Contactless card payments have been touted as the next big opportunity in payment processing. With a contactless card, a consumer simply waves a card at a reader rather than swiping the card. The best applications for contactless payments are high volume, relatively low ticket environments such as fast food restaurants. In these situations, every second saved moves the line along faster and result in more potential sales.
Will consumers embrace the new technology? It’s certainly been slow to catch on. Most consumers still fear that personal data can be captured more easily with a contactless reader rather than a swipe machine. Although the fear may be an overreaction, ID theft is still a big problem in the US with 8 million new cases of comprised identify data every year.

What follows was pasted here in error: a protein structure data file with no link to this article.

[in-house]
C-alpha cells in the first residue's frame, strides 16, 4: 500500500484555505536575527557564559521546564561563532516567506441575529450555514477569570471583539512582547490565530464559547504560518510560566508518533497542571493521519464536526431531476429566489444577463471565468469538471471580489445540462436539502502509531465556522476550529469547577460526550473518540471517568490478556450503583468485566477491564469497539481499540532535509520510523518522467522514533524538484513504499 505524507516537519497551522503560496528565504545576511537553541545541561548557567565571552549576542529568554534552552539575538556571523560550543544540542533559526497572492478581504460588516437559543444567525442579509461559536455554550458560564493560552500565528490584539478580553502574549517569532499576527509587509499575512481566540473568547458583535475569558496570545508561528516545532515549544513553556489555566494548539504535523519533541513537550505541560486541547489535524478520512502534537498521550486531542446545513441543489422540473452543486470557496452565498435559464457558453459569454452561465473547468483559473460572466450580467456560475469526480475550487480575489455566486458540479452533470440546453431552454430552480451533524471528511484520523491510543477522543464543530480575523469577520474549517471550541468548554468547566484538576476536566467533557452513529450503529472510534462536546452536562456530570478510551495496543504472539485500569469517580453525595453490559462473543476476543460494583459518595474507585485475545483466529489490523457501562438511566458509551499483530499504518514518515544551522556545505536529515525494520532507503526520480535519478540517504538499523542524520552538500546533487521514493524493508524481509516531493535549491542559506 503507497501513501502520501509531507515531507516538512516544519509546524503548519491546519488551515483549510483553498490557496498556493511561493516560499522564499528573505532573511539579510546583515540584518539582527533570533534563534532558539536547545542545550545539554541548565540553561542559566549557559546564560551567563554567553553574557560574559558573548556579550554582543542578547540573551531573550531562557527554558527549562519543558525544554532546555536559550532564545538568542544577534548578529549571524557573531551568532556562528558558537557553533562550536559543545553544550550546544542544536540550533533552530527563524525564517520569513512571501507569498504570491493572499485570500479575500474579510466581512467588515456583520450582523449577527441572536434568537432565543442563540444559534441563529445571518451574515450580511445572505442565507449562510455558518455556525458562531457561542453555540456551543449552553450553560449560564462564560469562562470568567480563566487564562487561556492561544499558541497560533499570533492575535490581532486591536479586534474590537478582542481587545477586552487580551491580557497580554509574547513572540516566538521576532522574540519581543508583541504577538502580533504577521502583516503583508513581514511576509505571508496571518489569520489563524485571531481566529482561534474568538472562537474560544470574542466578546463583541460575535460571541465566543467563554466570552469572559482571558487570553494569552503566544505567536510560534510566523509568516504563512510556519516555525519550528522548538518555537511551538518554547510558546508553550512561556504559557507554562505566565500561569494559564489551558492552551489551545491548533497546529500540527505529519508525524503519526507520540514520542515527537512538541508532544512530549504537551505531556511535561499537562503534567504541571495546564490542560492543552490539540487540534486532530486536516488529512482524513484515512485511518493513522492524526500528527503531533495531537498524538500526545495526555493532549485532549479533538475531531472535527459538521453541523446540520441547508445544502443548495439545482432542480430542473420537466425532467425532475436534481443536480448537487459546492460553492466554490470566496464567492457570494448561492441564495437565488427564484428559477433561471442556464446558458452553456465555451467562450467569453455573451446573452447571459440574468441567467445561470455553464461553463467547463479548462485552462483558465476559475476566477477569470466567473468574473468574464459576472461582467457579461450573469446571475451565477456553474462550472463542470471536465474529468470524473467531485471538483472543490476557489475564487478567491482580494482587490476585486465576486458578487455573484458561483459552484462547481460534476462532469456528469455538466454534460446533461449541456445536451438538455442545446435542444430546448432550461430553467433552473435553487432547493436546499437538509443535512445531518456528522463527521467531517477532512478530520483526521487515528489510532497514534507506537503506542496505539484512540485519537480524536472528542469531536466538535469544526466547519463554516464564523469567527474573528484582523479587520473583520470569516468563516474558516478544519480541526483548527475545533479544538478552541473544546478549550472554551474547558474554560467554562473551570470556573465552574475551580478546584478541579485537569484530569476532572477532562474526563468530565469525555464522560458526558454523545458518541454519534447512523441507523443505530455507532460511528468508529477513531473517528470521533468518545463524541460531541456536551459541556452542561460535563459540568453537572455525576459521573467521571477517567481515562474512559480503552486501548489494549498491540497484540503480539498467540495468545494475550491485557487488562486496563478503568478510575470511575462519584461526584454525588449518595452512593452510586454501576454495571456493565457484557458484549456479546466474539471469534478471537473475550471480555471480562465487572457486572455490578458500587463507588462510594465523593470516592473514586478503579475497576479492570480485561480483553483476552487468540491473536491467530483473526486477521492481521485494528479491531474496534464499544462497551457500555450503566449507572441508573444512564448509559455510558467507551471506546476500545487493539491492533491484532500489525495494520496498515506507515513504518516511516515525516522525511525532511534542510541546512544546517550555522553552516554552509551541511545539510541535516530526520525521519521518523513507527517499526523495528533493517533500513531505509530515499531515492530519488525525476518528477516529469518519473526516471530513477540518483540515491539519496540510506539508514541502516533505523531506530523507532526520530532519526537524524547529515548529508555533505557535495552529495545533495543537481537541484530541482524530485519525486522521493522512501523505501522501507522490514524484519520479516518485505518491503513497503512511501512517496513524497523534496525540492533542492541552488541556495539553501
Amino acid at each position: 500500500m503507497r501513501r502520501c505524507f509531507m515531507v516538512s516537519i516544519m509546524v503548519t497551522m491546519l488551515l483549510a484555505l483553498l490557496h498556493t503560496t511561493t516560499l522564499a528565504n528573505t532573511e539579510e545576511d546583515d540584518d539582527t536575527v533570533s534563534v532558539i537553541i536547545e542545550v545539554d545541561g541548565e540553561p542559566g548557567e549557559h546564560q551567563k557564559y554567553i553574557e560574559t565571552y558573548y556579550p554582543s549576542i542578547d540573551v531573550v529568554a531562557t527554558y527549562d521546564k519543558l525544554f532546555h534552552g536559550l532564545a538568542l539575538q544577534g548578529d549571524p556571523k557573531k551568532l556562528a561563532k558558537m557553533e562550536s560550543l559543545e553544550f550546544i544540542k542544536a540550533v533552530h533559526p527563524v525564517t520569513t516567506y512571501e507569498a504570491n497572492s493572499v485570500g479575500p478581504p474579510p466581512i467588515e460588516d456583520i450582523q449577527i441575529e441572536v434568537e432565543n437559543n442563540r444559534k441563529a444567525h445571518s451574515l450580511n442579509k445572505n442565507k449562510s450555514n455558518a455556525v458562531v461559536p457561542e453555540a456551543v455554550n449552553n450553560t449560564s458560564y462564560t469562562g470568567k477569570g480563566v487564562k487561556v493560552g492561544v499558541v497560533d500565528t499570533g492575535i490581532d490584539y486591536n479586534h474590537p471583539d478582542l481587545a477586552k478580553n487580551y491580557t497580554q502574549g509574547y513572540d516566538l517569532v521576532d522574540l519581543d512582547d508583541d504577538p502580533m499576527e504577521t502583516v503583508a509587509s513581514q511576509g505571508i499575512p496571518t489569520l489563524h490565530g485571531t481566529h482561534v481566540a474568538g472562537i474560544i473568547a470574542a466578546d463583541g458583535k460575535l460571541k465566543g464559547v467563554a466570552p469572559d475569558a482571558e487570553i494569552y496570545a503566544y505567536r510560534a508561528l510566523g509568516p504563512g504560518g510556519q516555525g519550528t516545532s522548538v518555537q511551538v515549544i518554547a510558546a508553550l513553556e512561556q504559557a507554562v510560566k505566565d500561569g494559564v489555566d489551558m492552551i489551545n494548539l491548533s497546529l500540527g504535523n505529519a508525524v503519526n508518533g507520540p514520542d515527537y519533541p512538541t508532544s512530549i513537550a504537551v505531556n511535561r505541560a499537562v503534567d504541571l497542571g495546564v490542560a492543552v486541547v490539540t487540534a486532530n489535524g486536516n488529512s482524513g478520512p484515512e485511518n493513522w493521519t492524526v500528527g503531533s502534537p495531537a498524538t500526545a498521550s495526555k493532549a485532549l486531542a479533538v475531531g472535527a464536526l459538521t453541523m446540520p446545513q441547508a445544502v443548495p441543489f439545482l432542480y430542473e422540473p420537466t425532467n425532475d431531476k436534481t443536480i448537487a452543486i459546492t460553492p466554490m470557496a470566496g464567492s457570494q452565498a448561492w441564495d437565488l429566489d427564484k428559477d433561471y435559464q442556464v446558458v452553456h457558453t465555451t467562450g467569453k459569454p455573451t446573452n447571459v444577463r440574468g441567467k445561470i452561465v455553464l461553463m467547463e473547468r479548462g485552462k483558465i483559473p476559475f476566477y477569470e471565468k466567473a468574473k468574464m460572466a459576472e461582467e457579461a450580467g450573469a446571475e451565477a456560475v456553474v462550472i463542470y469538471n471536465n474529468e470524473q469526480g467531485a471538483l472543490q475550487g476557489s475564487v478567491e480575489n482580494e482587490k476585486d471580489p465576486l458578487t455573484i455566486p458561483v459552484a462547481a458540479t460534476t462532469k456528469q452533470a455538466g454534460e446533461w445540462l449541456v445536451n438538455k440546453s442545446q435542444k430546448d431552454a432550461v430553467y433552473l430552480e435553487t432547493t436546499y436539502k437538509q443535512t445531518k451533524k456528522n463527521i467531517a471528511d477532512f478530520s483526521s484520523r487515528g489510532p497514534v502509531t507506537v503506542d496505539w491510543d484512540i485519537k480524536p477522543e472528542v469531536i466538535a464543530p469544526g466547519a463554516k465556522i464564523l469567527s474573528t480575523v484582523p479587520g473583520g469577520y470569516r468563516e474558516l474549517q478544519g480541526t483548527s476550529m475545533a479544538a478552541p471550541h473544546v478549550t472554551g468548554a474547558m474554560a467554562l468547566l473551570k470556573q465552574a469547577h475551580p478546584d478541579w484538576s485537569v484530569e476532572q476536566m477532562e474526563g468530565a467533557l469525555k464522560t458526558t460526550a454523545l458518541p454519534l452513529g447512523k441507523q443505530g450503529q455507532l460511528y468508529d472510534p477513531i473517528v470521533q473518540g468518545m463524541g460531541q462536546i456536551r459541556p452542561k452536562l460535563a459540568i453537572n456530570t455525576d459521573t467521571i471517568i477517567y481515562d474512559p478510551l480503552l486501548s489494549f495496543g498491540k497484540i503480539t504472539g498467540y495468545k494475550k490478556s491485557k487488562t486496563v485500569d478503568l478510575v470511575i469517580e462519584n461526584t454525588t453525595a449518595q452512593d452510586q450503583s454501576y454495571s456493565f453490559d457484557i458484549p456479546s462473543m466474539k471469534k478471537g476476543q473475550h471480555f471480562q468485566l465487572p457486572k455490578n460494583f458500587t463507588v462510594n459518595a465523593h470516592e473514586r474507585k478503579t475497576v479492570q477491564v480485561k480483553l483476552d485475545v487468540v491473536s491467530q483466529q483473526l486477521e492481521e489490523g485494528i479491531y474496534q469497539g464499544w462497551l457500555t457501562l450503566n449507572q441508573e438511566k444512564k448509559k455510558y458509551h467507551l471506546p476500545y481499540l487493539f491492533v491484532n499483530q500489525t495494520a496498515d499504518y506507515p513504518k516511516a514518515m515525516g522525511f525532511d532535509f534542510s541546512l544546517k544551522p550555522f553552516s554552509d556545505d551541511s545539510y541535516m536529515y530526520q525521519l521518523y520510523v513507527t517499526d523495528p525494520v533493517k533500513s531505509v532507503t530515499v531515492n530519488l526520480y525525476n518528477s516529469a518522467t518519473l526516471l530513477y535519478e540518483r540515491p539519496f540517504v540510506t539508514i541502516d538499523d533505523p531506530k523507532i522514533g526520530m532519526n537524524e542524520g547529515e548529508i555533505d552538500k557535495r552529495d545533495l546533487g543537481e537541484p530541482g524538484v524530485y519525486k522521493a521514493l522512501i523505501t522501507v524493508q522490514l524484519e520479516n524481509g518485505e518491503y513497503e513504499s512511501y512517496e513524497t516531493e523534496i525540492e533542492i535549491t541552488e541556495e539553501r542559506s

It’s a slow upward battle for bank agents selling contactless payments. The technology seems to make sense but convincing merchants to buy is another story. The extra few seconds saved at point of sale is not a big deal to most merchants. In fact, some prefer to have the buyer spend some time at checkout because it is a good place to sell additional impulse items.
New technology is always fun and exciting. But there must be a compelling business case to capture the attention of most business owners. Contactless payments may be a nice to have item but not a have to have item in the mind of most merchants.
Put contactless card technology in your sales kit. You’ll sell some occasionally. But don’t expect it to add much money to your bottom line.
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